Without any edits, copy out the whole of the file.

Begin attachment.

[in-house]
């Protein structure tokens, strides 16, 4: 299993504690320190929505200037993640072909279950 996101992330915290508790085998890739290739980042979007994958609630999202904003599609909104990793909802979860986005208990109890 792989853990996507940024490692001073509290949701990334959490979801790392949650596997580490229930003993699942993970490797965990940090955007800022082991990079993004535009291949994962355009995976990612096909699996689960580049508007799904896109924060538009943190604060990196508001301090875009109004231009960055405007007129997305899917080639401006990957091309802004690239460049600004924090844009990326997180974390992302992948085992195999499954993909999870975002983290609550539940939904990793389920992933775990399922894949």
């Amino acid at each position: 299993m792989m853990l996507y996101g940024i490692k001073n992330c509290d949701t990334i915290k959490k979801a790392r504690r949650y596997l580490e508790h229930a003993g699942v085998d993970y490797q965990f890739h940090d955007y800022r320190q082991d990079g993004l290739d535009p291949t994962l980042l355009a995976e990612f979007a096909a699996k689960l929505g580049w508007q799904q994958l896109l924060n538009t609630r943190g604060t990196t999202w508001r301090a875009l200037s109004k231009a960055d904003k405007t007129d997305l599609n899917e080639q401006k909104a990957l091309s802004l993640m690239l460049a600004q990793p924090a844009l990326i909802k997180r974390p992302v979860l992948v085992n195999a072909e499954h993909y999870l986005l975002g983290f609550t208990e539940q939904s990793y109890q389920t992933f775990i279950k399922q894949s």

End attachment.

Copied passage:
[in-house]
């Protein structure tokens, strides 16, 4: 299993504690320190929505200037993640072909279950 996101992330915290508790085998890739290739980042979007994958609630999202904003599609909104990793909802979860986005208990109890 792989853990996507940024490692001073509290949701990334959490979801790392949650596997580490229930003993699942993970490797965990940090955007800022082991990079993004535009291949994962355009995976990612096909699996689960580049508007799904896109924060538009943190604060990196508001301090875009109004231009960055405007007129997305899917080639401006990957091309802004690239460049600004924090844009990326997180974390992302992948085992195999499954993909999870975002983290609550539940939904990793389920992933775990399922894949």
């Amino acid at each position: 299993m792989m853990l996507y996101g940024i490692k001073n992330c509290d949701t990334i915290k959490k979801a790392r504690r949650y596997l580490e508790h229930a003993g699942v085998d993970y490797q965990f890739h940090d955007y800022r320190q082991d990079g993004l290739d535009p291949t994962l980042l355009a995976e990612f979007a096909a699996k689960l929505g580049w508007q799904q994958l896109l924060n538009t609630r943190g604060t990196t999202w508001r301090a875009l200037s109004k231009a960055d904003k405007t007129d997305l599609n899917e080639q401006k909104a990957l091309s802004l993640m690239l460049a600004q990793p924090a844009l990326i909802k997180r974390p992302v979860l992948v085992n195999a072909e499954h993909y999870l986005l975002g983290f609550t208990e539940q939904s990793y109890q389920t992933f775990i279950k399922q894949s």